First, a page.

Bringing Cancer Care Closer to Home
Baylor Scott & White Health merger allows patients to access new treatments with ease.
BY Katie Kosko
PUBLISHED September 21, 2017
Patients with cancer face many challenges following diagnosis, and one obstacle that can mean the difference in receiving a lifesaving treatment is location of care. Baylor Scott & White Oncology Program is changing this by bringing the best treatment possible closer to home at its facilities in North and Central Texas.
Its clinical trials stand out among the hematology program, in which the latest treatments are being studied to advance the care of patients with blood cancers.
Throughout the system, there is supportive help through social work and, most recently, a revamped survivorship program to guide people on how to put their lives back together after cancer.
In an interview with CURE®, M. Yair Levy, M.D., who oversees clinical research hematologic malignancies in the North, and Mark Holguin, M.D., in Central Texas, discussed the program and new, promising treatments.
Can you please tell us about the hematology program at Baylor Scott & White Health?
Holguin: Our system has been integrating the oncology services of Baylor Healthcare in North Texas and Scott & White Healthcare in Central Texas since the merger in 2014. Baylor has always had a strong networked oncology program, with Dr. Levy ably leading the hematologic malignancy clinical research efforts at its flagship facility, Baylor University Medical Center in Dallas.
In Central Texas, there is also a network of clinics with our flagship facility in Temple, Texas, and our hematologic malignancy clinical study program led by Dr. Vinit Karur. Since the merger, we have worked to bring these two groups together.
We have a joint membership with the Southwest Oncology Group, which is a National Cancer Institute program that helps to bring clinical trials to large numbers of institutions across our country. We have developed a common (institutional review board) process to permit studies to be shared across the system. We have shared conferences and tumor boards to facilitate sharing of interests and studies across our system Both institutions have had clinical trials programs for years. As researchers, we are interested in trying to develop the new therapies that are coming along and to help bring those new agents out, get them tested and push the field forward to the best therapy for our patients.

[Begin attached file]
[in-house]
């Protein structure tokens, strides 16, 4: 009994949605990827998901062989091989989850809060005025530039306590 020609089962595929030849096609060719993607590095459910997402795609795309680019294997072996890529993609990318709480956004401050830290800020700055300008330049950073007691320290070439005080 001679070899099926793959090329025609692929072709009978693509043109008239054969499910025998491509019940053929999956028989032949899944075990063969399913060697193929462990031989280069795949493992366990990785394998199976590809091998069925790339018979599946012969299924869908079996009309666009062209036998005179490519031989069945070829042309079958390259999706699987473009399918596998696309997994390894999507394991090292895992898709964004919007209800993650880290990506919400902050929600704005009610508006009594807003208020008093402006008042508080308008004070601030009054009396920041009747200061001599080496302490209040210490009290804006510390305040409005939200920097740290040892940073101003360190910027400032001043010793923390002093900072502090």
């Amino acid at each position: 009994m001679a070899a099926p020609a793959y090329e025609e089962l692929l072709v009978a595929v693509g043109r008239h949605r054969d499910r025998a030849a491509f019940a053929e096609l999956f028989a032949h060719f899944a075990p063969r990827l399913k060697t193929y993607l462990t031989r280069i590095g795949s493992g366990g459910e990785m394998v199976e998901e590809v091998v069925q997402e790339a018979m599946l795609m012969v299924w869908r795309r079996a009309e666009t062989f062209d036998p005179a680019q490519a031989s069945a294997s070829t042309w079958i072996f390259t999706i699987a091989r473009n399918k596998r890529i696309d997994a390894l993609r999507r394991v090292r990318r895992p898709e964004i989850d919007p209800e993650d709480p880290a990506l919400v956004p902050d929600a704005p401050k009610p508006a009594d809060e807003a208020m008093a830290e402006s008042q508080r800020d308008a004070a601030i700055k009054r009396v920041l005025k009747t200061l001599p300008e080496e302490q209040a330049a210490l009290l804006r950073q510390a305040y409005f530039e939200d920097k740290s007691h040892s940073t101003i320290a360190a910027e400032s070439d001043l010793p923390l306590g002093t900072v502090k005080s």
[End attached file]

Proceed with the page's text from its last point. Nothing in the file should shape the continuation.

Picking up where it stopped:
You mentioned new agents. Can you discuss these?
Holguin: There are a wealth of new agents being tested, and there is great optimism for treatment of cancers that up until now have not had good options.
Acute myeloid leukemia (AML) is an area in which we are happy to see new treatments being developed. For over 30 years, we have relied on an aggressive chemotherapy regimen that severely affects blood production, requiring about four weeks in the hospital to deliver that treatment support with blood transfusions and treatment for infections until blood counts recover. Our chances for cure in the adult population were only in the 30 to 50 percent range.